IBM, Microsoft, a medley of others sing support for Google against Oracle in Supremes' Java API copyright case
Legal war could rest on nineteenth century mapping ruling by past court
With America's Supreme Court expected to hear arguments in Google v. Oracle over the copyrightability of software application programming interfaces come March, the search biz's ideological allies have rushed to support the company with a flurry of filings.
A week after Google handed its petitioner's brief to the court on January 6, Monday this week saw 21 friend-of-the-court (amicus curiae) filings.
Most of the submitted arguments support Google's position. They include briefs from IBM, Microsoft, Mozilla, trade groups, advocacy organizations, policy wonks, and academics.
IBM's brief is emphatic in its first sentence: "Computer interfaces are not copyrightable." Microsoft meanwhile argues [PDF] that the Supreme Court should restore the jury's overturned finding that Google's use of copyrighted Java APIs qualifies as fair use. Other amicus briefs point out that a decision in favor of Oracle could have collateral damage on how artists incorporate content references to other works and even on vehicle repair.
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In 2010, Oracle sued Google claiming the search biz's Android implementation infringed Java patents and copyrights. Two years later, after the patent claims were dropped and the jury in the case could not agree on whether Google's use of copyrighted Java's APIs qualified for a fair-use defense, US District Court Judge William Alsup ruled that Oracle's Java APIs were not copyrightable.
Oracle appealed the decision. Though the Court of Justice of the European Union (CJEU) in a different case around the same time had come to a similar conclusion – that the functional aspects of APIs could not be copyrighted – the federal circuit appeals court reversed Judge Alsup's decision in 2014. The appellate court found that software interfaces could be copyrighted but did not decide whether Google's use of Java APIs in Android qualified as fair use.
Google appealed to the Supreme Court but the judges initially declined to hear the case. The case returned to the district court, and in 2016 a jury found that Google's sampling of Java was fair use. Oracle again appealed and in 2018 the federal circuit tossed the jury's verdict and declared Google's use was not fair use. Google asked for the full appeals court to hear the case but was denied, and then in 2019 asked the Supreme Court to weigh in.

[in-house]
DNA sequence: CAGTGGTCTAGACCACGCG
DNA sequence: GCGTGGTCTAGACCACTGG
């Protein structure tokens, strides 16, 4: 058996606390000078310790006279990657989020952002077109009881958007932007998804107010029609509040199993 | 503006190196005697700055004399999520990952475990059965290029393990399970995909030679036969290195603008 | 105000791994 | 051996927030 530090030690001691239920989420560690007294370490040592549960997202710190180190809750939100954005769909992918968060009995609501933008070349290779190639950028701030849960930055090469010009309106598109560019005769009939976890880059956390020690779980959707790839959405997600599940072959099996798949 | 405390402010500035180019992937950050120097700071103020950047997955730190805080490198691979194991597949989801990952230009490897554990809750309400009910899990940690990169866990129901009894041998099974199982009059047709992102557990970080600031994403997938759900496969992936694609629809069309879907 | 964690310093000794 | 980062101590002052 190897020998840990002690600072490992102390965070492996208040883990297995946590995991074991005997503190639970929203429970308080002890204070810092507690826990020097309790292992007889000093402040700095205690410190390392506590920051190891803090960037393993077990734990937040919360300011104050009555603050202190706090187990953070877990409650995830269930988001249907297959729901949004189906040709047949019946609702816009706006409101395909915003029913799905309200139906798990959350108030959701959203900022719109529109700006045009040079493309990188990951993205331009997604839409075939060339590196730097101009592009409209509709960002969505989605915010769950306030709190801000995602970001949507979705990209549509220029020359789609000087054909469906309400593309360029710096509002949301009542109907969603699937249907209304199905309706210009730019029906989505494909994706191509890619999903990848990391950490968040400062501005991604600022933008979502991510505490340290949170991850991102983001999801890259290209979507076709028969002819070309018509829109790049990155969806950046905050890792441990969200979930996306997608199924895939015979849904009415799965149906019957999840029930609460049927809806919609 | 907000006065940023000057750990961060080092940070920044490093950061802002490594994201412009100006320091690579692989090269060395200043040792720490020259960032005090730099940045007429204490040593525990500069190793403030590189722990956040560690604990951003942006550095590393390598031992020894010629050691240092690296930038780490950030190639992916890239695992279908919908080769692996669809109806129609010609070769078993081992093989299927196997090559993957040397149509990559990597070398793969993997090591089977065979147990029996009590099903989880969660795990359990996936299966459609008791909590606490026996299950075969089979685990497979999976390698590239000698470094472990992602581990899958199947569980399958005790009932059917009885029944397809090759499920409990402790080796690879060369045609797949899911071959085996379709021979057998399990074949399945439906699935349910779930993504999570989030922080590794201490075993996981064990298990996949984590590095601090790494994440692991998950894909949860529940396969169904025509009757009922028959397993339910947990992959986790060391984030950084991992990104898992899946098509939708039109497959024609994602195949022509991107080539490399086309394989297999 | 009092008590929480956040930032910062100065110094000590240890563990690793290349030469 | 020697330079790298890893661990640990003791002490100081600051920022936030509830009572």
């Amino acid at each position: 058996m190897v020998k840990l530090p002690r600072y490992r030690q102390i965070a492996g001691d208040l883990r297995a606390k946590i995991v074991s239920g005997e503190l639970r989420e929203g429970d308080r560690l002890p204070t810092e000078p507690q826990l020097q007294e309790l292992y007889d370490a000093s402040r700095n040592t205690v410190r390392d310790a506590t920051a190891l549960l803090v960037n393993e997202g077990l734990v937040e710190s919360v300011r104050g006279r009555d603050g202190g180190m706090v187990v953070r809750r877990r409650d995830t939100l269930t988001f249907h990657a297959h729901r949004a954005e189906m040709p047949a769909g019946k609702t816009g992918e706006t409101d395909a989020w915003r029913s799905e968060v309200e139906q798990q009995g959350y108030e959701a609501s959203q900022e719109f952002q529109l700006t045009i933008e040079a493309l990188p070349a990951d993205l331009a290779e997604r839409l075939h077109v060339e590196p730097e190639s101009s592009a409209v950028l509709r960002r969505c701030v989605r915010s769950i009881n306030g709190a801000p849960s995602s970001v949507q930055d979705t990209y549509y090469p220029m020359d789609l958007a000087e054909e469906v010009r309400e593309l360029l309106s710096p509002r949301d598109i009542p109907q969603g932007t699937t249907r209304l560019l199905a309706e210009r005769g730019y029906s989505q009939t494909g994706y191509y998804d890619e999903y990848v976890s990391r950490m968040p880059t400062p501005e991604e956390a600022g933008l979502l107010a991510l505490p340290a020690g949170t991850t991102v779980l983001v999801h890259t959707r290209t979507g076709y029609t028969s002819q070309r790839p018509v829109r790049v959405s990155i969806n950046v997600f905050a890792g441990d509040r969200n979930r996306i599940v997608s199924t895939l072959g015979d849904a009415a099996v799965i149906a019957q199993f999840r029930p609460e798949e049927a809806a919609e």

Later that year, the Supreme Court agreed to consider the case. Its decision is certain to have significant consequences for software development whatever gets decided.
"An Oracle win would upend the way the technology industry has always approached the important issue of software interfaces," said Kent Walker, SVP of global affairs and chief legal officer at Google," in a blog post last week.
"It would for the first time grant copyright owners a monopoly power to stymie the creation of new implementations and applications. And it would make it harder and costlier for developers and startups to create more products for people to use."
Oracle in January last year urged the Supreme Court not to take up the case. "Since the initial decision of the Federal Circuit (and agreement of the Solicitor General's Office) that the Oracle Java code copied by Google was copyright protected, the pace of innovation has only accelerated, spurring job creation and opportunity," said Dorian Daley, Oracle EVP and general counsel, at the time. "Indeed, the sky is not falling on the software industry or technology industry in general."
Oracle has maintained that Google is just trying to get out of paying for infringement.
In an article published two years ago in the Harvard Journal of Law and Technology, Georgetown University law professor Jonathan Band observes that Federal Circuit's decision represents "an aberration in a global consensus favoring copyright principles that support software interoperability."
So a Supreme Court decision in Google's favor would align US law with legal principles observed in Europe, where software interoperability is concerned.
IBM's brief has drawn praise from legal academics for pointing to an obscure precedent from the nineteenth century, Perris v. Hexamer (1879), to support Google's position.
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As described in a 2018 paper by George Washington University law professor Zvi Rosen, William Perris in 1874 filed a copyright infringement claim against Ernest Hexamer for producing a map that incorporated the legend (the maps visual key), symbols, and colors found on a map made by Perris's similarly named father.
Hearing the case in 1878, the Supreme Court affirmed there was no copyright infringement because the Perris and Hexamer maps detailed different places and they were not substantially similar. The duplication of map symbols was insufficient to qualify as copyright infringement.
Rosen argues the Google v. Oracle is analogous to Perris v. Hexamer because "in both cases there is a class of defined functions (a table with definitions of map symbols in Perris), which are then used as part of a copyrighted work where no infringement is alleged (the programming language in Oracle, and the city maps in Perris). However, despite the millions upon millions of legal fees and costs spent in this case, there is no indication that anyone has cited Perris."
IBM's legal team has now done so, and perhaps it will please the Supreme Court. A decision in the case is expected in June. ®